Xcode 3.1, what a headache! Please fix the bugs!!!!

Discussion in 'Mac Programming' started by m3the01, Aug 6, 2008.

  1. m3the01 macrumors member

    Joined:
    Jun 18, 2007
    #1
    Seriously, how can such a great/reasonable product go down the drain?

    Was software testing done on the recent release?

    Everything major seems to work but there are some little things just killing me,

    Take for instance java development. It use to be hella easy to change the compiler and such. Now these options have disappeared. I reverted to manually changing them in the build.xml file.

    Secondly, on every previous development ive done a grouping of similar files together in group folders. Now in 3.1 there is a src directory that contains all the src files and its impossible to add a group folder to this subfolder.

    The best i can manage is create s folder outside of the src sub folder and copy references to the original source files. This is annoying considering one has to hunt through all source files for the one u want to add to add to a group.

    This seems like not such a big deal when were talking 10-15 src files, but when u have hundreds of src files and need to regroup it gets seriously annoying needing to hunt through all the files for the ones u want.

    Previously u could group in src, which is really nice.

    Also ive found that none of the build options like, -Xms256m -Xmx256m, do anything.

    What an honest to god joke!

    Thank god i dont do any of my C/C++ development in there, can only imagine the nightmare.

    Had to vent, spent over 4 hrs configuring things that use to take 5 minutes.

    Please fix these little subtleties, they are major important!!
     
  2. Catfish_Man macrumors 68030

    Catfish_Man

    Joined:
    Sep 13, 2001
    Location:
    Portland, OR
    #2
    Using Xcode for Java projects has always been a pretty bad idea. It's really designed for C and ObjC first, and C++ a distant second.
     
  3. lee1210 macrumors 68040

    lee1210

    Joined:
    Jan 10, 2005
    Location:
    Dallas, TX
    #3
    Maybe you should submit a bug report/feature request to apple, rather than rant here? Others may sympathize with you here, but aren't going to be able to do much for you.

    -Lee
     
  4. m3the01 thread starter macrumors member

    Joined:
    Jun 18, 2007
    #4
    Yeah already done that, just kinda needed to rant a little.

    Got a lot of work to do, and blowing 4-5 hours on nothing is really trying.
     
  5. jeremy.king macrumors 603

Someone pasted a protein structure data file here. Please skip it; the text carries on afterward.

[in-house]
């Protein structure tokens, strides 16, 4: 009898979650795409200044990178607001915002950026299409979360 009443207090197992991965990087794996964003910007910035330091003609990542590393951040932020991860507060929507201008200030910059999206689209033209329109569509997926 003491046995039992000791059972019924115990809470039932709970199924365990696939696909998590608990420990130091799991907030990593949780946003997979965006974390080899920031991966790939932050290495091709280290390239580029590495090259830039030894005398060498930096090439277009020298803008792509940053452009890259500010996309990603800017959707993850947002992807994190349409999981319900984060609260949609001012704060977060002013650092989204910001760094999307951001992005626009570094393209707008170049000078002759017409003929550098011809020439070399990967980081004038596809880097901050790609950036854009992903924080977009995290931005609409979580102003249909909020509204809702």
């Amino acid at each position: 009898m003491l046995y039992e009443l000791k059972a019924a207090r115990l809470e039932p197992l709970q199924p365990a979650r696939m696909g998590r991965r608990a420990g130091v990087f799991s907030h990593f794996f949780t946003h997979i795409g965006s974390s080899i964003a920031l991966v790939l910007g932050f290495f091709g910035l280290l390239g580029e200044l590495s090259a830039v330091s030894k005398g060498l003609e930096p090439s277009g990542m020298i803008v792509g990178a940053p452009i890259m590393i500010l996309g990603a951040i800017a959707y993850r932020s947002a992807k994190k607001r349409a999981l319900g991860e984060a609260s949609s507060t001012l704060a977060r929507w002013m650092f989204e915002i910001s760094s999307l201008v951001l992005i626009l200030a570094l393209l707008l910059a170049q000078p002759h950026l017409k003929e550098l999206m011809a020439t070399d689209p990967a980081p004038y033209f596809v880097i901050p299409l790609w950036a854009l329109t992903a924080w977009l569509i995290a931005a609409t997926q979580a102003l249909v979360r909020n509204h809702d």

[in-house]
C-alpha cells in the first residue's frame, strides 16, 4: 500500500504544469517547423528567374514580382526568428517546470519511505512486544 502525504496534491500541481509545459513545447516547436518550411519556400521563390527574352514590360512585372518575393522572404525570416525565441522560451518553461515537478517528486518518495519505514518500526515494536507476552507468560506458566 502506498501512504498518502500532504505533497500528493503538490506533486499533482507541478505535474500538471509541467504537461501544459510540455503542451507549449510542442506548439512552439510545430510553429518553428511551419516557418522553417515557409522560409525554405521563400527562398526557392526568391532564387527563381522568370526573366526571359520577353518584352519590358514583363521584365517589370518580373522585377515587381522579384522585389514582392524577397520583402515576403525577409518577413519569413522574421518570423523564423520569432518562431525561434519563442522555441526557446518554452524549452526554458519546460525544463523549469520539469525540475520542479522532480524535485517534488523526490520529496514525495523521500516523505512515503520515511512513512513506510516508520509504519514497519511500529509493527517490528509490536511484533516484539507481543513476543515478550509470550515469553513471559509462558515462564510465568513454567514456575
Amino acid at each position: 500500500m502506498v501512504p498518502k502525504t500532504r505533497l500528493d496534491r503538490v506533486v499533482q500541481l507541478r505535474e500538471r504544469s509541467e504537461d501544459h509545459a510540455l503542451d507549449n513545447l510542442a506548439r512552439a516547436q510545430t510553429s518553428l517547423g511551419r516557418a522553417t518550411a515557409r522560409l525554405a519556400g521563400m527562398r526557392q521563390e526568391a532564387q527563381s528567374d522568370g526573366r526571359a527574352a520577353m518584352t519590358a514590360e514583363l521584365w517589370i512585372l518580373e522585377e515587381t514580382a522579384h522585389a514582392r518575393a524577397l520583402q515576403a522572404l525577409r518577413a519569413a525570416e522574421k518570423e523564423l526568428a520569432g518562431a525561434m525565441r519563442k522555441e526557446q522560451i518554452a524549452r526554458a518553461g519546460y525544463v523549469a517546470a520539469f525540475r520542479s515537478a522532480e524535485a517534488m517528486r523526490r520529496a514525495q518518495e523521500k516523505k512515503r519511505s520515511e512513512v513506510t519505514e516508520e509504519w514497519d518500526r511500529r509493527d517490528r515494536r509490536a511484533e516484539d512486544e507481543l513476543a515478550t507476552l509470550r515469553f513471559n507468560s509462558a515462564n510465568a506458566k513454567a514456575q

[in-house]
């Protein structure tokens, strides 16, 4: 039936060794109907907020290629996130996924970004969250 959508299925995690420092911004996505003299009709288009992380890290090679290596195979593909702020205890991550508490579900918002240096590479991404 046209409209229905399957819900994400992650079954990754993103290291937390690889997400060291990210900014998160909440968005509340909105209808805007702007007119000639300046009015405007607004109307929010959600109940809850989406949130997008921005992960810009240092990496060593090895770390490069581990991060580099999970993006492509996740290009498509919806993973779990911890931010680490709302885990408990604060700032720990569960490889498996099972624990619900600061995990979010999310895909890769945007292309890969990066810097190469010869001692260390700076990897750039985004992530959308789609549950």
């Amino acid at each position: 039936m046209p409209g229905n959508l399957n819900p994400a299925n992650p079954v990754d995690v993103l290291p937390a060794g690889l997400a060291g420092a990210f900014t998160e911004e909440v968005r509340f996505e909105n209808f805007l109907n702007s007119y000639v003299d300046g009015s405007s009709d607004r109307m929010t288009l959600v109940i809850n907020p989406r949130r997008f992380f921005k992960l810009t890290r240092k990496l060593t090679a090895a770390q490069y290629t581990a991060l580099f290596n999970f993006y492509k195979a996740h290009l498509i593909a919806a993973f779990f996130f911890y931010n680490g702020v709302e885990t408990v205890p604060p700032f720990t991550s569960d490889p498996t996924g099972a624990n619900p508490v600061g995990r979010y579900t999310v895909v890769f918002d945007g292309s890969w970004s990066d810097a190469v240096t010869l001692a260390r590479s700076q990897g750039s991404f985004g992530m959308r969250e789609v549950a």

jeremy.king

    Joined:
    Jul 23, 2002
    Location:
    Fuquay Varina, NC
    #5
    Then use a real Java IDE - IDEA, Eclipse, or Netbeans.
     
  6. Cromulent macrumors 603

    Cromulent

    Joined:
    Oct 2, 2006
    Location:
    The Land of Hope and Glory
    #6
    Out of those Netbeans seems the most polished.
     
  7. lazydog macrumors 6502a

    Joined:
    Sep 3, 2005
    Location:
    Cramlington, UK
    #7
    I think I know what's going on here. If you create a project from a Java template it creates a source folder in the source tree view for you. This folder is a reference to the source directory in your project directory. It's not a group folder (group folders are displayed in yellow and folder references are blue). A (blue) reference folder lists the contents of a real directory and is 'read only', hence the reason why you cannot drop a group folder into it.

    A group folder is just an abstraction in Xcode and doesn't necessarily map to a real directory structure. If you want to organise your source files just organise them into subdirectories in your project source directory. Because the (blue) src folder is a reference it will automatically reflect any changes you make to the structure of your source directory.

    The other way is to delete the src folder from your project and add groups, subgroups etc and then add your source files into these. But if you're developing for Java you'd probably want to organise your source files into subdirectories that matched your package hierarchy anyway. So in this respect I think Xcode has got it right by switching to using a src folder reference.

    I know I haven't explained the above very well, but I think you'll see what I mean.

    By the way, -Xms256m -Xmx256m are runtime options!

    b e n
     

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